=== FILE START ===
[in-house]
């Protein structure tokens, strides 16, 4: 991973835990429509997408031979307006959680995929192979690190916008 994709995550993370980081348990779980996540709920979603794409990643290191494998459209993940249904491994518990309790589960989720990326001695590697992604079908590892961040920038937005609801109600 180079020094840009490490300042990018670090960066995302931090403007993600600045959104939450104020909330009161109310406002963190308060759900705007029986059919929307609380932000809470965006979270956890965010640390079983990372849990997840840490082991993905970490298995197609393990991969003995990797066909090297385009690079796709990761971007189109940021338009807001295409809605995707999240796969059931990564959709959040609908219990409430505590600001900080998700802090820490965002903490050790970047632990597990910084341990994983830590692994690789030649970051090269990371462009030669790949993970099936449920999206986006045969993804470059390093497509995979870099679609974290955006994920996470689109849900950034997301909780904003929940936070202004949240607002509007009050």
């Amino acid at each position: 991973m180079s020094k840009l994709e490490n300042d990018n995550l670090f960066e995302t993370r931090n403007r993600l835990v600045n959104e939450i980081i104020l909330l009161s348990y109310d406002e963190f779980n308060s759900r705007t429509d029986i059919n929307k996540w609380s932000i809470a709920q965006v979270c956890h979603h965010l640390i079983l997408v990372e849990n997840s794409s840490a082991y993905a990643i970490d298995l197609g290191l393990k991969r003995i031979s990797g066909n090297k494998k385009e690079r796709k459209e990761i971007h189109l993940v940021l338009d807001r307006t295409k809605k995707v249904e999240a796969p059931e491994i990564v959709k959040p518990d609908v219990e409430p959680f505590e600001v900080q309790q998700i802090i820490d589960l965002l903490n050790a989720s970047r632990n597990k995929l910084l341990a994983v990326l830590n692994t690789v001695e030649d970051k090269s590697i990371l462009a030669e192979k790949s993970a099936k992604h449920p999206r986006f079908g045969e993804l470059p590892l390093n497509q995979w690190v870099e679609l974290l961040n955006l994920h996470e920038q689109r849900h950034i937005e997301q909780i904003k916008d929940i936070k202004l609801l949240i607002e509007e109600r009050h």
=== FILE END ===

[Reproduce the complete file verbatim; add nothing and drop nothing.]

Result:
[in-house]
């Protein structure tokens, strides 16, 4: 991973835990429509997408031979307006959680995929192979690190916008 994709995550993370980081348990779980996540709920979603794409990643290191494998459209993940249904491994518990309790589960989720990326001695590697992604079908590892961040920038937005609801109600 180079020094840009490490300042990018670090960066995302931090403007993600600045959104939450104020909330009161109310406002963190308060759900705007029986059919929307609380932000809470965006979270956890965010640390079983990372849990997840840490082991993905970490298995197609393990991969003995990797066909090297385009690079796709990761971007189109940021338009807001295409809605995707999240796969059931990564959709959040609908219990409430505590600001900080998700802090820490965002903490050790970047632990597990910084341990994983830590692994690789030649970051090269990371462009030669790949993970099936449920999206986006045969993804470059390093497509995979870099679609974290955006994920996470689109849900950034997301909780904003929940936070202004949240607002509007009050």
């Amino acid at each position: 991973m180079s020094k840009l994709e490490n300042d990018n995550l670090f960066e995302t993370r931090n403007r993600l835990v600045n959104e939450i980081i104020l909330l009161s348990y109310d406002e963190f779980n308060s759900r705007t429509d029986i059919n929307k996540w609380s932000i809470a709920q965006v979270c956890h979603h965010l640390i079983l997408v990372e849990n997840s794409s840490a082991y993905a990643i970490d298995l197609g290191l393990k991969r003995i031979s990797g066909n090297k494998k385009e690079r796709k459209e990761i971007h189109l993940v940021l338009d807001r307006t295409k809605k995707v249904e999240a796969p059931e491994i990564v959709k959040p518990d609908v219990e409430p959680f505590e600001v900080q309790q998700i802090i820490d589960l965002l903490n050790a989720s970047r632990n597990k995929l910084l341990a994983v990326l830590n692994t690789v001695e030649d970051k090269s590697i990371l462009a030669e192979k790949s993970a099936k992604h449920p999206r986006f079908g045969e993804l470059p590892l390093n497509q995979w690190v870099e679609l974290l961040n955006l994920h996470e920038q689109r849900h950034i937005e997301q909780i904003k916008d929940i936070k202004l609801l949240i607002e509007e109600r009050h």